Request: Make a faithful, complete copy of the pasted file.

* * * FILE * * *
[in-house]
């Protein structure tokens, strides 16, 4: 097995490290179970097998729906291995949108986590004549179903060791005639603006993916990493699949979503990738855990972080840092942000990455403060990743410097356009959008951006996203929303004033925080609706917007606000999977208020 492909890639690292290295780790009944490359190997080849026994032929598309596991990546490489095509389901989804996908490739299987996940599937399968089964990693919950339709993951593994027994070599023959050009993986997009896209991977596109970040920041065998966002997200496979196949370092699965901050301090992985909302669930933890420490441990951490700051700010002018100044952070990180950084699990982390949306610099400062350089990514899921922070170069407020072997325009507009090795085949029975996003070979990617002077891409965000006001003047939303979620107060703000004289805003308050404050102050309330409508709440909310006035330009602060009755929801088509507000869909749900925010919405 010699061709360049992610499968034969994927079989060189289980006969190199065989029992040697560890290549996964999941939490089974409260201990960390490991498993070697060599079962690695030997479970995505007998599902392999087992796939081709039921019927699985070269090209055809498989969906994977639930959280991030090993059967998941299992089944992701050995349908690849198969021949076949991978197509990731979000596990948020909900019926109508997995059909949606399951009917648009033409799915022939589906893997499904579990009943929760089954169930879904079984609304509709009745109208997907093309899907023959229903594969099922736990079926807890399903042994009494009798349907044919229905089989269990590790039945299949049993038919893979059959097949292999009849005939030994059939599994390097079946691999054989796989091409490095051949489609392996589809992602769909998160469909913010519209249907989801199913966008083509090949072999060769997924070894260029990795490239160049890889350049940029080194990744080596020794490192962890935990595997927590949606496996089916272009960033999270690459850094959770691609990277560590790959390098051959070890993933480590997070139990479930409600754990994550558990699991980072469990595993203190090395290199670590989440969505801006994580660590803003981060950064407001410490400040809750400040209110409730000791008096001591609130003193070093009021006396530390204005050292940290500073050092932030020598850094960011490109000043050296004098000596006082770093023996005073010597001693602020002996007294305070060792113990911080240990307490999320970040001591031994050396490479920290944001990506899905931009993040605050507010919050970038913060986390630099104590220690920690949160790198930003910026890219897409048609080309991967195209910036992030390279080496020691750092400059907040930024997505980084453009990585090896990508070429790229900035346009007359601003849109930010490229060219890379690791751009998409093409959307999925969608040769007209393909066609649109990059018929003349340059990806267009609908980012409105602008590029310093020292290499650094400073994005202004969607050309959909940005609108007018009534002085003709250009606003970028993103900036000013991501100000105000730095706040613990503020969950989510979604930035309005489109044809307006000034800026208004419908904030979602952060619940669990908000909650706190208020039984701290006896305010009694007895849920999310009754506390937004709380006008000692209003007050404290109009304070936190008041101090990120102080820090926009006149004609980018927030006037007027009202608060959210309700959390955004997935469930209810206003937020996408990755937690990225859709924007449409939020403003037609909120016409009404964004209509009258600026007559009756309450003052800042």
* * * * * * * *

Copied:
[in-house]
């Protein structure tokens, strides 16, 4: 097995490290179970097998729906291995949108986590004549179903060791005639603006993916990493699949979503990738855990972080840092942000990455403060990743410097356009959008951006996203929303004033925080609706917007606000999977208020 492909890639690292290295780790009944490359190997080849026994032929598309596991990546490489095509389901989804996908490739299987996940599937399968089964990693919950339709993951593994027994070599023959050009993986997009896209991977596109970040920041065998966002997200496979196949370092699965901050301090992985909302669930933890420490441990951490700051700010002018100044952070990180950084699990982390949306610099400062350089990514899921922070170069407020072997325009507009090795085949029975996003070979990617002077891409965000006001003047939303979620107060703000004289805003308050404050102050309330409508709440909310006035330009602060009755929801088509507000869909749900925010919405 010699061709360049992610499968034969994927079989060189289980006969190199065989029992040697560890290549996964999941939490089974409260201990960390490991498993070697060599079962690695030997479970995505007998599902392999087992796939081709039921019927699985070269090209055809498989969906994977639930959280991030090993059967998941299992089944992701050995349908690849198969021949076949991978197509990731979000596990948020909900019926109508997995059909949606399951009917648009033409799915022939589906893997499904579990009943929760089954169930879904079984609304509709009745109208997907093309899907023959229903594969099922736990079926807890399903042994009494009798349907044919229905089989269990590790039945299949049993038919893979059959097949292999009849005939030994059939599994390097079946691999054989796989091409490095051949489609392996589809992602769909998160469909913010519209249907989801199913966008083509090949072999060769997924070894260029990795490239160049890889350049940029080194990744080596020794490192962890935990595997927590949606496996089916272009960033999270690459850094959770691609990277560590790959390098051959070890993933480590997070139990479930409600754990994550558990699991980072469990595993203190090395290199670590989440969505801006994580660590803003981060950064407001410490400040809750400040209110409730000791008096001591609130003193070093009021006396530390204005050292940290500073050092932030020598850094960011490109000043050296004098000596006082770093023996005073010597001693602020002996007294305070060792113990911080240990307490999320970040001591031994050396490479920290944001990506899905931009993040605050507010919050970038913060986390630099104590220690920690949160790198930003910026890219897409048609080309991967195209910036992030390279080496020691750092400059907040930024997505980084453009990585090896990508070429790229900035346009007359601003849109930010490229060219890379690791751009998409093409959307999925969608040769007209393909066609649109990059018929003349340059990806267009609908980012409105602008590029310093020292290499650094400073994005202004969607050309959909940005609108007018009534002085003709250009606003970028993103900036000013991501100000105000730095706040613990503020969950989510979604930035309005489109044809307006000034800026208004419908904030979602952060619940669990908000909650706190208020039984701290006896305010009694007895849920999310009754506390937004709380006008000692209003007050404290109009304070936190008041101090990120102080820090926009006149004609980018927030006037007027009202608060959210309700959390955004997935469930209810206003937020996408990755937690990225859709924007449409939020403003037609909120016409009404964004209509009258600026007559009756309450003052800042």